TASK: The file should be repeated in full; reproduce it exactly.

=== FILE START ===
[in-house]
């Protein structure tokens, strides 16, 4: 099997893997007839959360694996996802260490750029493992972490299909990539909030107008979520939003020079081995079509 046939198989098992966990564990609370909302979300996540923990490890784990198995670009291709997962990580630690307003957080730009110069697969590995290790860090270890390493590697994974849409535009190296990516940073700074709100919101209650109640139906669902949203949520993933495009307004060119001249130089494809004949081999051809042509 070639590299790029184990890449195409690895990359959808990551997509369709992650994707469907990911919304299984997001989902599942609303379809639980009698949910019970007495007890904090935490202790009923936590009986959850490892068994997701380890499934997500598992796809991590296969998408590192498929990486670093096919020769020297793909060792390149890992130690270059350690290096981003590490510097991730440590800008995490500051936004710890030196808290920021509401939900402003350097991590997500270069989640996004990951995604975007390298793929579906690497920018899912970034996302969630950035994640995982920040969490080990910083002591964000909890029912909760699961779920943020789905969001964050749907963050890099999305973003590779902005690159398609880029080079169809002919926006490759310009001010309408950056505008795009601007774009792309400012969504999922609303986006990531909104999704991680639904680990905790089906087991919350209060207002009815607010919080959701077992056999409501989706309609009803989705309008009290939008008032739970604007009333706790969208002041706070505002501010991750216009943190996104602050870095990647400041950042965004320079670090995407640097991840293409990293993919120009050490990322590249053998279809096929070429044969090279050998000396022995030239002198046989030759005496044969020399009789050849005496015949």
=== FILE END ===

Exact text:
[in-house]
């Protein structure tokens, strides 16, 4: 099997893997007839959360694996996802260490750029493992972490299909990539909030107008979520939003020079081995079509 046939198989098992966990564990609370909302979300996540923990490890784990198995670009291709997962990580630690307003957080730009110069697969590995290790860090270890390493590697994974849409535009190296990516940073700074709100919101209650109640139906669902949203949520993933495009307004060119001249130089494809004949081999051809042509 070639590299790029184990890449195409690895990359959808990551997509369709992650994707469907990911919304299984997001989902599942609303379809639980009698949910019970007495007890904090935490202790009923936590009986959850490892068994997701380890499934997500598992796809991590296969998408590192498929990486670093096919020769020297793909060792390149890992130690270059350690290096981003590490510097991730440590800008995490500051936004710890030196808290920021509401939900402003350097991590997500270069989640996004990951995604975007390298793929579906690497920018899912970034996302969630950035994640995982920040969490080990910083002591964000909890029912909760699961779920943020789905969001964050749907963050890099999305973003590779902005690159398609880029080079169809002919926006490759310009001010309408950056505008795009601007774009792309400012969504999922609303986006990531909104999704991680639904680990905790089906087991919350209060207002009815607010919080959701077992056999409501989706309609009803989705309008009290939008008032739970604007009333706790969208002041706070505002501010991750216009943190996104602050870095990647400041950042965004320079670090995407640097991840293409990293993919120009050490990322590249053998279809096929070429044969090279050998000396022995030239002198046989030759005496044969020399009789050849005496015949």